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Dis-Orienting PlanetsRacial Representations of Asia in Science Fiction$
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Isiah Lavender III

Print publication date: 2017

Print ISBN-13: 9781496811523

Published to University Press of Mississippi: May 2019

DOI: 10.14325/mississippi/9781496811523.001.0001

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PRINTED FROM Mississippi SCHOLARSHIP ONLINE (www.mississippi.universitypressscholarship.com). (c) Copyright University Press of Mississippi, 2021. All Rights Reserved. An individual user may print out a PDF of a single chapter of a monograph in MSSO for personal use.date: 22 September 2021

The Mako Mori Fan Club

The Mako Mori Fan Club

Chapter:
(p.204) The Mako Mori Fan Club
Source:
Dis-Orienting Planets
Author(s):

Cait Coker

Publisher:
University Press of Mississippi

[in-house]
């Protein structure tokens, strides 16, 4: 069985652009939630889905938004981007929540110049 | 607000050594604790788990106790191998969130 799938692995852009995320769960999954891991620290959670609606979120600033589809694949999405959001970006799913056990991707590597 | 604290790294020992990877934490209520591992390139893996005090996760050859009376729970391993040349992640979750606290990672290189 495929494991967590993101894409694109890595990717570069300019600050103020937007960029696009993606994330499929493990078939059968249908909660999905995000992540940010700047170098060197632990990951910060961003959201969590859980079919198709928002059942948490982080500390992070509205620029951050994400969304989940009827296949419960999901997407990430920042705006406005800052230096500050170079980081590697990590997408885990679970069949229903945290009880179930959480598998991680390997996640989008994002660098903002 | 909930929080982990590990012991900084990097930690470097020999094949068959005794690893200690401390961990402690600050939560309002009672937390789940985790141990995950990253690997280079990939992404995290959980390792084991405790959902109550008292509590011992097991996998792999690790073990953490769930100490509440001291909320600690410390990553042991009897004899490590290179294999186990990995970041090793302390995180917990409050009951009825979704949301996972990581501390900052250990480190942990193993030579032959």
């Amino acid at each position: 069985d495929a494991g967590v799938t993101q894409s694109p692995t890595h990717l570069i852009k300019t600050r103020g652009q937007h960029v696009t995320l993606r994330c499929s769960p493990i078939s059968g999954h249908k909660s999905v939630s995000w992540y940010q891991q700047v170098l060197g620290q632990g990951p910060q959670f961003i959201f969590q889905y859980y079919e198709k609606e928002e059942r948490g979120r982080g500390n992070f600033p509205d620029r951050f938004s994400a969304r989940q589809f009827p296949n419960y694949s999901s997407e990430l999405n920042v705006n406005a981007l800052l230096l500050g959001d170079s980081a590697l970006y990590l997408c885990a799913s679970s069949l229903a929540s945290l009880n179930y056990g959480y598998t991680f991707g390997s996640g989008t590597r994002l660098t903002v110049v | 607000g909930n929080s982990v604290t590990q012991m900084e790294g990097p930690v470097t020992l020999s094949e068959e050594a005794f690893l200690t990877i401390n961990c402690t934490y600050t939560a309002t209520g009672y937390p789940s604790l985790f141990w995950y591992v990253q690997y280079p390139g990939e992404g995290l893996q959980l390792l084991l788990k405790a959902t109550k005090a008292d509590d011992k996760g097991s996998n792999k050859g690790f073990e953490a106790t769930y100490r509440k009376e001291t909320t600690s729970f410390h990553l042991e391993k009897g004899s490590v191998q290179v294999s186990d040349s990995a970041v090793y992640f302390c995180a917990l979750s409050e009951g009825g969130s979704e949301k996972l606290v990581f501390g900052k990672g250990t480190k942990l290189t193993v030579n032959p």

DOI:10.14325/mississippi/9781496811523.003.0015

Through her essay “The Mako Mori Fan Club,” Cait Coker examines the subversive nature of Guillermo del Toro’s Pacific Rim (2013) by utilizing fan works as sources of viable criticism to decenter the white American male action hero with a Japanese heroine. To this end, Coker delves into the major motifs of Pacific Rim fandom online and considers its relationship with a film that seemingly “failed” in the American market but exploded internationally, even prompting a sequel slated for 2017. She also reflects on how the depictions of close, but not necessarily romantic, relationships are celebrated in both the film and in fandom as illustrating a cooperative ideal generally not seen in popular, mainstream media.

Keywords:   Fandom, Media, Japanese SF, Monomyth, Bechdel Test

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